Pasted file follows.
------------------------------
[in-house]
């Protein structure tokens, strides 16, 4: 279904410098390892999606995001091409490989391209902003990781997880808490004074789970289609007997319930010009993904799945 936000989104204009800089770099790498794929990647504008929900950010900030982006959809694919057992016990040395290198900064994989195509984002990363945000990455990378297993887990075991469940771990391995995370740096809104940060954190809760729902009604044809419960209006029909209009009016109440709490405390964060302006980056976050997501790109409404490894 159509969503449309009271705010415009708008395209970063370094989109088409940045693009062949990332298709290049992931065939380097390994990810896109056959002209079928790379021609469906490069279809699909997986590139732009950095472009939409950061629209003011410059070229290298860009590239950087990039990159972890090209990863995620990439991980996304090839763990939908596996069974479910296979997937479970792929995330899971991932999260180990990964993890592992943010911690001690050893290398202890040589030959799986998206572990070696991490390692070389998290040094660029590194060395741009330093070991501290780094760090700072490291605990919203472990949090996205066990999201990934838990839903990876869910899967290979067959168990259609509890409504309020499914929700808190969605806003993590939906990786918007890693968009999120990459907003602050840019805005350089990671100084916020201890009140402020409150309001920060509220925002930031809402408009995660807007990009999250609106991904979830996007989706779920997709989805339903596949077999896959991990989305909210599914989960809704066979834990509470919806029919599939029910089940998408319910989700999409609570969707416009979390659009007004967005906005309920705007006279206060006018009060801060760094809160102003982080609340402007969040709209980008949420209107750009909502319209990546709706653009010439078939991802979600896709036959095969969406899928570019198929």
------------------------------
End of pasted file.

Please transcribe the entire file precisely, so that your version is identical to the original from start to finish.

[in-house]
């Protein structure tokens, strides 16, 4: 279904410098390892999606995001091409490989391209902003990781997880808490004074789970289609007997319930010009993904799945 936000989104204009800089770099790498794929990647504008929900950010900030982006959809694919057992016990040395290198900064994989195509984002990363945000990455990378297993887990075991469940771990391995995370740096809104940060954190809760729902009604044809419960209006029909209009009016109440709490405390964060302006980056976050997501790109409404490894 159509969503449309009271705010415009708008395209970063370094989109088409940045693009062949990332298709290049992931065939380097390994990810896109056959002209079928790379021609469906490069279809699909997986590139732009950095472009939409950061629209003011410059070229290298860009590239950087990039990159972890090209990863995620990439991980996304090839763990939908596996069974479910296979997937479970792929995330899971991932999260180990990964993890592992943010911690001690050893290398202890040589030959799986998206572990070696991490390692070389998290040094660029590194060395741009330093070991501290780094760090700072490291605990919203472990949090996205066990999201990934838990839903990876869910899967290979067959168990259609509890409504309020499914929700808190969605806003993590939906990786918007890693968009999120990459907003602050840019805005350089990671100084916020201890009140402020409150309001920060509220925002930031809402408009995660807007990009999250609106991904979830996007989706779920997709989805339903596949077999896959991990989305909210599914989960809704066979834990509470919806029919599939029910089940998408319910989700999409609570969707416009979390659009007004967005906005309920705007006279206060006018009060801060760094809160102003982080609340402007969040709209980008949420209107750009909502319209990546709706653009010439078939991802979600896709036959095969969406899928570019198929």